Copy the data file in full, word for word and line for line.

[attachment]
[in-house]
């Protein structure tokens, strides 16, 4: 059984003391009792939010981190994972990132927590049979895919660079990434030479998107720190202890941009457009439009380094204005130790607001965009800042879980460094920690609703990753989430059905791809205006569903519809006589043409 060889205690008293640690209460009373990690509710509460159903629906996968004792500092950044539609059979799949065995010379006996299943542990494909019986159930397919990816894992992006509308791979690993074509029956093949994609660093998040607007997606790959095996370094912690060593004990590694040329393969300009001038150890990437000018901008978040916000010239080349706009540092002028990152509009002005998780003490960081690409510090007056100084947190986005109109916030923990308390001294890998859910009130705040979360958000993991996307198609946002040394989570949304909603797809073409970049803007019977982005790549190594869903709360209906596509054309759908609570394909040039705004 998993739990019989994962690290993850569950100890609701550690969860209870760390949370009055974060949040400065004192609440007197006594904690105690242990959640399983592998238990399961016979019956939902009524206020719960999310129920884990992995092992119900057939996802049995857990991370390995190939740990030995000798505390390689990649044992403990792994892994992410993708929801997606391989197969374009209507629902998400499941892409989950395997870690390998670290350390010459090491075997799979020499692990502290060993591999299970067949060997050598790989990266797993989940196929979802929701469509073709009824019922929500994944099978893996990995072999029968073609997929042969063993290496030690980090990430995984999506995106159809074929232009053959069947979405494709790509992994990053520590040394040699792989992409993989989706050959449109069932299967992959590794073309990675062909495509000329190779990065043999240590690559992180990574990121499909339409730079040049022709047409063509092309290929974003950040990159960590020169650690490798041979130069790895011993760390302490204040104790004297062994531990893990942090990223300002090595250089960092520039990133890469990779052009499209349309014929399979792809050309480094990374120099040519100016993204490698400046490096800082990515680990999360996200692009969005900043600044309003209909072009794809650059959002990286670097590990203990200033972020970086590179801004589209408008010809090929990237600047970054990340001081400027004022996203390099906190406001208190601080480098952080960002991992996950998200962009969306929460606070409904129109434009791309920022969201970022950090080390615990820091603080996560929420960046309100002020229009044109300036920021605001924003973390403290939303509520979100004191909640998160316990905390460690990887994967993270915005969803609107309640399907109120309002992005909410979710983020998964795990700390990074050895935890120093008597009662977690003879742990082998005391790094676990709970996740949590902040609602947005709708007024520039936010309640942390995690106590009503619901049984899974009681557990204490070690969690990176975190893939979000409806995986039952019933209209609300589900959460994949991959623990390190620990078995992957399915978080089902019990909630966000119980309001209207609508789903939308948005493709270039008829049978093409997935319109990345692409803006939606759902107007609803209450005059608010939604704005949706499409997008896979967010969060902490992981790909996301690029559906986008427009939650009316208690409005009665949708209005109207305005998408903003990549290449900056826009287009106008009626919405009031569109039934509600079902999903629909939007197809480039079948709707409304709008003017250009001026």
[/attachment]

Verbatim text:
[in-house]
């Protein structure tokens, strides 16, 4: 059984003391009792939010981190994972990132927590049979895919660079990434030479998107720190202890941009457009439009380094204005130790607001965009800042879980460094920690609703990753989430059905791809205006569903519809006589043409 060889205690008293640690209460009373990690509710509460159903629906996968004792500092950044539609059979799949065995010379006996299943542990494909019986159930397919990816894992992006509308791979690993074509029956093949994609660093998040607007997606790959095996370094912690060593004990590694040329393969300009001038150890990437000018901008978040916000010239080349706009540092002028990152509009002005998780003490960081690409510090007056100084947190986005109109916030923990308390001294890998859910009130705040979360958000993991996307198609946002040394989570949304909603797809073409970049803007019977982005790549190594869903709360209906596509054309759908609570394909040039705004 998993739990019989994962690290993850569950100890609701550690969860209870760390949370009055974060949040400065004192609440007197006594904690105690242990959640399983592998238990399961016979019956939902009524206020719960999310129920884990992995092992119900057939996802049995857990991370390995190939740990030995000798505390390689990649044992403990792994892994992410993708929801997606391989197969374009209507629902998400499941892409989950395997870690390998670290350390010459090491075997799979020499692990502290060993591999299970067949060997050598790989990266797993989940196929979802929701469509073709009824019922929500994944099978893996990995072999029968073609997929042969063993290496030690980090990430995984999506995106159809074929232009053959069947979405494709790509992994990053520590040394040699792989992409993989989706050959449109069932299967992959590794073309990675062909495509000329190779990065043999240590690559992180990574990121499909339409730079040049022709047409063509092309290929974003950040990159960590020169650690490798041979130069790895011993760390302490204040104790004297062994531990893990942090990223300002090595250089960092520039990133890469990779052009499209349309014929399979792809050309480094990374120099040519100016993204490698400046490096800082990515680990999360996200692009969005900043600044309003209909072009794809650059959002990286670097590990203990200033972020970086590179801004589209408008010809090929990237600047970054990340001081400027004022996203390099906190406001208190601080480098952080960002991992996950998200962009969306929460606070409904129109434009791309920022969201970022950090080390615990820091603080996560929420960046309100002020229009044109300036920021605001924003973390403290939303509520979100004191909640998160316990905390460690990887994967993270915005969803609107309640399907109120309002992005909410979710983020998964795990700390990074050895935890120093008597009662977690003879742990082998005391790094676990709970996740949590902040609602947005709708007024520039936010309640942390995690106590009503619901049984899974009681557990204490070690969690990176975190893939979000409806995986039952019933209209609300589900959460994949991959623990390190620990078995992957399915978080089902019990909630966000119980309001209207609508789903939308948005493709270039008829049978093409997935319109990345692409803006939606759902107007609803209450005059608010939604704005949706499409997008896979967010969060902490992981790909996301690029559906986008427009939650009316208690409005009665949708209005109207305005998408903003990549290449900056826009287009106008009626919405009031569109039934509600079902999903629909939007197809480039079948709707409304709008003017250009001026």